BIOPROGNOS’ RiskBRCA Tests are innovative, non-invasive, accurate, cost-effective, already validated and CE certified tests for the determination of hereditary risk for Breast Cancer and Ovarian Cancer, through a simple saliva sample.
The RiskBRCA tests of BIOPROGNOS are:
Both RiskBRCA Basic and RiskBRCA Advanced are indicated to detect mainly BRCA1 and BRCA2 gene mutations. Besides, while RiskBRCA Basic only checks for all available SNPs for both BRCA1 and BRCA2, RiskBRCA Advanced also checks for further 7 gene mutations.
|RiskBRCA Basic||RiskBRCA Advanced|
|Genes List||BRCA1 & BRCA2||ATM, BRCA1, BRCA2,
CDH1, CHEK2, PALB2,
PTEN, STK11 and TP53
|SNPs Checked||Whole BRCA1 and BRCA2
|Whole BRCA1 and BRCA2,
as well as other 7 gene mutations
related with hereditary
Breast and Ovarian Cancer
|Technology||Next Generation Sequencing (NGS)||Next Generation Sequencing (NGS)|
Breast and Ovarian Cancer Statistics
Every year more than 1,500,000 new cases of Breast Cancer and more than 240,000 of Ovarian Cancer are diagnosed worldwide, being hereditary between the 5-10% of Breast Cancer cases and approximately the 20% of Ovarian Cancer cases.
These cases of hereditary cancer are frequently associated with mutations in the BRCA1 and BRCA2 genes, both of which are tumor suppressor genes involved in the maintenance of DNA integrity.
What are BRCA1 and BRCA2?
BRCA1 and BRCA2 are human genes that produce tumor suppressor proteins. These proteins help to repair the damaged DNA and, therefore, have the role of ensuring the stability of the genetic material of each of the cells.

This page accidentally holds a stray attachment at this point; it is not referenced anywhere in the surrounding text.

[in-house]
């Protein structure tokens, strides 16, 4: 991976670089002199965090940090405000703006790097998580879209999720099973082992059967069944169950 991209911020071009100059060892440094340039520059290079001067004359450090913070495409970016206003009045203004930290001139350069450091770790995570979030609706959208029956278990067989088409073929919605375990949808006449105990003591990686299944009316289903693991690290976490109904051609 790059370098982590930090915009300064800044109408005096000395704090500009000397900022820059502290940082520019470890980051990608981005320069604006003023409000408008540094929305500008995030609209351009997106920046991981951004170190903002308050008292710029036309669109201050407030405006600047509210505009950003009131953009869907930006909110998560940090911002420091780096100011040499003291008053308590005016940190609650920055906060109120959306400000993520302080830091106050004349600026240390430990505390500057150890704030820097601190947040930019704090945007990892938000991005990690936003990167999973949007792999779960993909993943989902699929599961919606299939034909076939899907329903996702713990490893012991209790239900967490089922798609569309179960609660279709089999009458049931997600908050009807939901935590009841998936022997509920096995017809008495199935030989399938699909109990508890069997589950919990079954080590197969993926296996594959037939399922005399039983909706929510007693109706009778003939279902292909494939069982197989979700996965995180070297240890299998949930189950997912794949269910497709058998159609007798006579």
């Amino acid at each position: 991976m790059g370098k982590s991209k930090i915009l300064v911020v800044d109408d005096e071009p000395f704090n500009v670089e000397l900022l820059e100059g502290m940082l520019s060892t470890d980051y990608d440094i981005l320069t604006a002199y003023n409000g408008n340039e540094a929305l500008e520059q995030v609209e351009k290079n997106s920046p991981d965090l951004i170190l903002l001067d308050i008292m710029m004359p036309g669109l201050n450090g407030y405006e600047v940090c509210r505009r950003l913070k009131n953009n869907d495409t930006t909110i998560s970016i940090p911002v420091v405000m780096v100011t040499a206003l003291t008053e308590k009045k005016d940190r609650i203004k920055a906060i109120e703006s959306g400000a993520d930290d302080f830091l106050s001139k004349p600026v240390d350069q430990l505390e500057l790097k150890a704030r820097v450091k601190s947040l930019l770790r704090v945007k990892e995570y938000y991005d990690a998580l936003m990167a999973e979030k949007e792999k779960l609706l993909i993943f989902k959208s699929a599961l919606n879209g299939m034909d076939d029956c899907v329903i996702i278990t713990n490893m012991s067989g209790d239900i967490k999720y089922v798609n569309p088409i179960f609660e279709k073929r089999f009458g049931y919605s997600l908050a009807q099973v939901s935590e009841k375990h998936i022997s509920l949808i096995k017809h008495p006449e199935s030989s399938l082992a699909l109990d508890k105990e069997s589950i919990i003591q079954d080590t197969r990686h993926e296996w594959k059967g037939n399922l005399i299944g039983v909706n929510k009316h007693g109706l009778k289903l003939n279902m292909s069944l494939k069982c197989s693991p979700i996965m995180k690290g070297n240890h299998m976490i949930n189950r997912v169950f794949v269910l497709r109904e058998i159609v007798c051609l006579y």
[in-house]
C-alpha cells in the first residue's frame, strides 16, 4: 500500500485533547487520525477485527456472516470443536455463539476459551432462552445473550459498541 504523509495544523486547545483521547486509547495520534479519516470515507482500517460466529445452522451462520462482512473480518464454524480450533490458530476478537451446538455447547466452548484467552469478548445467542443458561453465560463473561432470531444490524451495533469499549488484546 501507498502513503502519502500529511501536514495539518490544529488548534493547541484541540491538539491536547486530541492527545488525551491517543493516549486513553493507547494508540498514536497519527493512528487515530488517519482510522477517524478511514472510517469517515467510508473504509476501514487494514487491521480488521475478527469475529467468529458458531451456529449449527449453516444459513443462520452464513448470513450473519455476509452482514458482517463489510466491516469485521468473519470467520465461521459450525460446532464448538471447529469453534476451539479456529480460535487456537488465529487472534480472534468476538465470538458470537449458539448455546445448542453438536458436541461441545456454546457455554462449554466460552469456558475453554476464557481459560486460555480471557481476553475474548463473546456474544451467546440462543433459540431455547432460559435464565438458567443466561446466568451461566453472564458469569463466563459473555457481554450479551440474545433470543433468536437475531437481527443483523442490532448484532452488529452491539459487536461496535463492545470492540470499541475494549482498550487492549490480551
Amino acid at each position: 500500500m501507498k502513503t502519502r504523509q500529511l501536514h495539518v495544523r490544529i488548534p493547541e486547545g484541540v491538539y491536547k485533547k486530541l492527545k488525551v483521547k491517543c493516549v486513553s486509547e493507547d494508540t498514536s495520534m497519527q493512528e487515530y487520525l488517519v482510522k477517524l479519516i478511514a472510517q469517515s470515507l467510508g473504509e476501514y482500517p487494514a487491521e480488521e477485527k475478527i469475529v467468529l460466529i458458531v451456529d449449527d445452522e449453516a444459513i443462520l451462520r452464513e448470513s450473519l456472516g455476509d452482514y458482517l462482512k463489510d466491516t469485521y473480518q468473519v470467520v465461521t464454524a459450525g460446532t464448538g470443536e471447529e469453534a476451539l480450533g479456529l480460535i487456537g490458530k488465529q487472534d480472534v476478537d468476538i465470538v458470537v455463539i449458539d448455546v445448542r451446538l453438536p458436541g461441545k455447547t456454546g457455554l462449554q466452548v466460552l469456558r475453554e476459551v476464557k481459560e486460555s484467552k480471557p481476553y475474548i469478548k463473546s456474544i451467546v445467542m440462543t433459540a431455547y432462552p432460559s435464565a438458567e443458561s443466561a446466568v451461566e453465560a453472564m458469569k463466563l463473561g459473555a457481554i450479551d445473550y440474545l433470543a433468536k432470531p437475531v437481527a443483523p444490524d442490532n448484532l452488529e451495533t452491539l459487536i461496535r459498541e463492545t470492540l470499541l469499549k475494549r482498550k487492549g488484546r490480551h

When any of these genes have a mutation, or alteration, in such way that their protein is no longer produced or is not working properly, the DNA damage can not be repaired properly.
The specific mutations that are inherited in BRCA1 and in BRCA2 especially increase the risk of Breast and Ovarian Cancers in women.
In addition, women who have inherited mutations in BRCA1 and BRCA2 tend to have Breast and Ovarian Cancers at younger ages than those without these mutations.
History of BRCA1 and BRCA2
Clinical genetic testing of BRCA1 and BRCA2 began in the mid-1990s, but was mainly limited to one laboratory in the United States (US) and a small number of laboratories in Australia and Europe.
Twenty-five years later the number and types of patients being offered BRCA1 and BRCA2 testing has changed dramatically due in part to changes in patent laws and increased recognition of potential benefits of testing. Additionally, advances in highthroughput sequencing technology have enabled laboratories to offer less expensive tests than older ones and feature shorter turn-around times (TAT).
For whom are BRCA Tests intended?
- Women with a family history of breast cancer (female or male) and/or ovary.
- Women who suffer from breast or ovarian cancer to know their possible hereditary character.
- Women over 30 years of age with no Breast or Ovarian Cancer family history, to know the genetic risk of hereditary Breast and Ovarian Cancer and be able to evaluate the different preventive and screening options.